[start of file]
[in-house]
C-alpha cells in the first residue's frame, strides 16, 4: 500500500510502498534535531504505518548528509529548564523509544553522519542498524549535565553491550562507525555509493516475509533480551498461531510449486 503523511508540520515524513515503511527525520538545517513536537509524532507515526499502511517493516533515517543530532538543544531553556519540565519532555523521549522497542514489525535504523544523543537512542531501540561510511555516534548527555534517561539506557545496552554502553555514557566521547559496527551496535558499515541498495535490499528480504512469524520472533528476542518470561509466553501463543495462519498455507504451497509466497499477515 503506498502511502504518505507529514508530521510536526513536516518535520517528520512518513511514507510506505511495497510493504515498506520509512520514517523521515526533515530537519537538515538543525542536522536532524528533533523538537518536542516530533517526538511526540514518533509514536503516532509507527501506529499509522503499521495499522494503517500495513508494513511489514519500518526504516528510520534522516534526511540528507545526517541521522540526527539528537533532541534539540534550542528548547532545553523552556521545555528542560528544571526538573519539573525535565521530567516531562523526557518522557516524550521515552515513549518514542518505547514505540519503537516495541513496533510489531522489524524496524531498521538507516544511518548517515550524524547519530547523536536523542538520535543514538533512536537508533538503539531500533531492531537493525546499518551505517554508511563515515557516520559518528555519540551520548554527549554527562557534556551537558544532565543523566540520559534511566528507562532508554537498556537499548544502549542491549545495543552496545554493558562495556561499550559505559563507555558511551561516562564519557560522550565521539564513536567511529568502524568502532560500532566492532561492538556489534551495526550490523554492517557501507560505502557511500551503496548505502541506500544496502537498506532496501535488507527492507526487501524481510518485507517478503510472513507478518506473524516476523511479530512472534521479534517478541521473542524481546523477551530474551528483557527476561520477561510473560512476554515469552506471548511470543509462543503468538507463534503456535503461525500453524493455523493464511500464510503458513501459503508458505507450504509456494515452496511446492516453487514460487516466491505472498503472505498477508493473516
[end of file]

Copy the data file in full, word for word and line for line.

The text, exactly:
[in-house]
C-alpha cells in the first residue's frame, strides 16, 4: 500500500510502498534535531504505518548528509529548564523509544553522519542498524549535565553491550562507525555509493516475509533480551498461531510449486 503523511508540520515524513515503511527525520538545517513536537509524532507515526499502511517493516533515517543530532538543544531553556519540565519532555523521549522497542514489525535504523544523543537512542531501540561510511555516534548527555534517561539506557545496552554502553555514557566521547559496527551496535558499515541498495535490499528480504512469524520472533528476542518470561509466553501463543495462519498455507504451497509466497499477515 503506498502511502504518505507529514508530521510536526513536516518535520517528520512518513511514507510506505511495497510493504515498506520509512520514517523521515526533515530537519537538515538543525542536522536532524528533533523538537518536542516530533517526538511526540514518533509514536503516532509507527501506529499509522503499521495499522494503517500495513508494513511489514519500518526504516528510520534522516534526511540528507545526517541521522540526527539528537533532541534539540534550542528548547532545553523552556521545555528542560528544571526538573519539573525535565521530567516531562523526557518522557516524550521515552515513549518514542518505547514505540519503537516495541513496533510489531522489524524496524531498521538507516544511518548517515550524524547519530547523536536523542538520535543514538533512536537508533538503539531500533531492531537493525546499518551505517554508511563515515557516520559518528555519540551520548554527549554527562557534556551537558544532565543523566540520559534511566528507562532508554537498556537499548544502549542491549545495543552496545554493558562495556561499550559505559563507555558511551561516562564519557560522550565521539564513536567511529568502524568502532560500532566492532561492538556489534551495526550490523554492517557501507560505502557511500551503496548505502541506500544496502537498506532496501535488507527492507526487501524481510518485507517478503510472513507478518506473524516476523511479530512472534521479534517478541521473542524481546523477551530474551528483557527476561520477561510473560512476554515469552506471548511470543509462543503468538507463534503456535503461525500453524493455523493464511500464510503458513501459503508458505507450504509456494515452496511446492516453487514460487516466491505472498503472505498477508493473516